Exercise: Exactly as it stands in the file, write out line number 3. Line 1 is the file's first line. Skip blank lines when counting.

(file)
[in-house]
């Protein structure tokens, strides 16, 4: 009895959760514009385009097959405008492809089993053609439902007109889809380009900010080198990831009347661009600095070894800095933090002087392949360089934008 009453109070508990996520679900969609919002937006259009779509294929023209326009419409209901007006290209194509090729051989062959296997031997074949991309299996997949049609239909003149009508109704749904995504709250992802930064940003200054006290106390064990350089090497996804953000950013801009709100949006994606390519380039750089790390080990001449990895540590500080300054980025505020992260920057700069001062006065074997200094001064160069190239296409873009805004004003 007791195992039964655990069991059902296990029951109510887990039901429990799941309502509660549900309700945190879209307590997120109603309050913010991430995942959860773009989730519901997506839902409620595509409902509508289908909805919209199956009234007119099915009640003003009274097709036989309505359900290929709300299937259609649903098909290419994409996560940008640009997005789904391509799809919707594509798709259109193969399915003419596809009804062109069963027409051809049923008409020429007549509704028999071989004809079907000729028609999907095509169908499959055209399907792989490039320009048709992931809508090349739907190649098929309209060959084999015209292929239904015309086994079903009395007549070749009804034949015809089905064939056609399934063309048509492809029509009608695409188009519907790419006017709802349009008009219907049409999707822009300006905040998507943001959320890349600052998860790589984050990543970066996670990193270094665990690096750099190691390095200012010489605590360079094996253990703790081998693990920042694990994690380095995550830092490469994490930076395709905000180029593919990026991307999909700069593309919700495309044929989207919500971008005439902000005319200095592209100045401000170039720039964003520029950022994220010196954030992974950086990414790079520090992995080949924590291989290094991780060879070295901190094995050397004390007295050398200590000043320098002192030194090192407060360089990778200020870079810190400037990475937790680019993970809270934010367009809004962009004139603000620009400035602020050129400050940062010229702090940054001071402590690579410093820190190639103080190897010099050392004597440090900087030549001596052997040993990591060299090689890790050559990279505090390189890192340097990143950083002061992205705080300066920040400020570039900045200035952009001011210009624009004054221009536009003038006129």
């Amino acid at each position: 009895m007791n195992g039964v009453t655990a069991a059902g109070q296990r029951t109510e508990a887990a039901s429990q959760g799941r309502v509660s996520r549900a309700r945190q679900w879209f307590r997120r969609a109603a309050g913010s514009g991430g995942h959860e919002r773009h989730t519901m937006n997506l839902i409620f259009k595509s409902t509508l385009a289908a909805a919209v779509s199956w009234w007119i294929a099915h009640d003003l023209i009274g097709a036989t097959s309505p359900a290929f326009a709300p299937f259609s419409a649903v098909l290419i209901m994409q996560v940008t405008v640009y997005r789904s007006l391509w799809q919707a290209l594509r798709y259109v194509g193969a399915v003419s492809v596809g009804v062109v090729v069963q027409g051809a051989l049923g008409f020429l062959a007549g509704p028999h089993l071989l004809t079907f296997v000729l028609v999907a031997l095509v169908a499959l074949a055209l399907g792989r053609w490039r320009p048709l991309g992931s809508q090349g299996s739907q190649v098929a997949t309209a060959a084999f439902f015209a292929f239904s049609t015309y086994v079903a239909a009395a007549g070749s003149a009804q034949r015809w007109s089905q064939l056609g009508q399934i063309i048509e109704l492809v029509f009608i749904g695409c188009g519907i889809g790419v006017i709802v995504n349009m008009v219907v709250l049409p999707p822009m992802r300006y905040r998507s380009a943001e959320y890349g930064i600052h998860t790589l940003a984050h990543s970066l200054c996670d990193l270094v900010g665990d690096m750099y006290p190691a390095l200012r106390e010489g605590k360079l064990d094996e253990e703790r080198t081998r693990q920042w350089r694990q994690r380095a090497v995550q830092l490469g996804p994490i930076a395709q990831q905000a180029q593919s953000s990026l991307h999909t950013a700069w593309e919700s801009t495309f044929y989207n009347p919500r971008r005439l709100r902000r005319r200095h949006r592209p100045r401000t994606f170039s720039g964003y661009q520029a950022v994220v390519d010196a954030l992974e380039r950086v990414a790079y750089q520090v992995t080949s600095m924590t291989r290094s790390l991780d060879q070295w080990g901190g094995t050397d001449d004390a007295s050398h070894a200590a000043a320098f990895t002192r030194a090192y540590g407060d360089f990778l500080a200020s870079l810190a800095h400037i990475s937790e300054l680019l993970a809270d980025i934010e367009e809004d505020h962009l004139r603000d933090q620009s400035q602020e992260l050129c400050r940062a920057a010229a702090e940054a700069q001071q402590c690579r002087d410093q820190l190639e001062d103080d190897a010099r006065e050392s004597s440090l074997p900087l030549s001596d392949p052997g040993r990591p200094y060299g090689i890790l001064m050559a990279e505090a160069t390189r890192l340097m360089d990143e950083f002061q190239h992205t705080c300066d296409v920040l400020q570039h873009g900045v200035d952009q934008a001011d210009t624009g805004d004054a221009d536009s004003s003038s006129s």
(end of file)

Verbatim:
């Amino acid at each position: 009895m007791n195992g039964v009453t655990a069991a059902g109070q296990r029951t109510e508990a887990a039901s429990q959760g799941r309502v509660s996520r549900a309700r945190q679900w879209f307590r997120r969609a109603a309050g913010s514009g991430g995942h959860e919002r773009h989730t519901m937006n997506l839902i409620f259009k595509s409902t509508l385009a289908a909805a919209v779509s199956w009234w007119i294929a099915h009640d003003l023209i009274g097709a036989t097959s309505p359900a290929f326009a709300p299937f259609s419409a649903v098909l290419i209901m994409q996560v940008t405008v640009y997005r789904s007006l391509w799809q919707a290209l594509r798709y259109v194509g193969a399915v003419s492809v596809g009804v062109v090729v069963q027409g051809a051989l049923g008409f020429l062959a007549g509704p028999h089993l071989l004809t079907f296997v000729l028609v999907a031997l095509v169908a499959l074949a055209l399907g792989r053609w490039r320009p048709l991309g992931s809508q090349g299996s739907q190649v098929a997949t309209a060959a084999f439902f015209a292929f239904s049609t015309y086994v079903a239909a009395a007549g070749s003149a009804q034949r015809w007109s089905q064939l056609g009508q399934i063309i048509e109704l492809v029509f009608i749904g695409c188009g519907i889809g790419v006017i709802v995504n349009m008009v219907v709250l049409p999707p822009m992802r300006y905040r998507s380009a943001e959320y890349g930064i600052h998860t790589l940003a984050h990543s970066l200054c996670d990193l270094v900010g665990d690096m750099y006290p190691a390095l200012r106390e010489g605590k360079l064990d094996e253990e703790r080198t081998r693990q920042w350089r694990q994690r380095a090497v995550q830092l490469g996804p994490i930076a395709q990831q905000a180029q593919s953000s990026l991307h999909t950013a700069w593309e919700s801009t495309f044929y989207n009347p919500r971008r005439l709100r902000r005319r200095h949006r592209p100045r401000t994606f170039s720039g964003y661009q520029a950022v994220v390519d010196a954030l992974e380039r950086v990414a790079y750089q520090v992995t080949s600095m924590t291989r290094s790390l991780d060879q070295w080990g901190g094995t050397d001449d004390a007295s050398h070894a200590a000043a320098f990895t002192r030194a090192y540590g407060d360089f990778l500080a200020s870079l810190a800095h400037i990475s937790e300054l680019l993970a809270d980025i934010e367009e809004d505020h962009l004139r603000d933090q620009s400035q602020e992260l050129c400050r940062a920057a010229a702090e940054a700069q001071q402590c690579r002087d410093q820190l190639e001062d103080d190897a010099r006065e050392s004597s440090l074997p900087l030549s001596d392949p052997g040993r990591p200094y060299g090689i890790l001064m050559a990279e505090a160069t390189r890192l340097m360089d990143e950083f002061q190239h992205t705080c300066d296409v920040l400020q570039h873009g900045v200035d952009q934008a001011d210009t624009g805004d004054a221009d536009s004003s003038s006129s």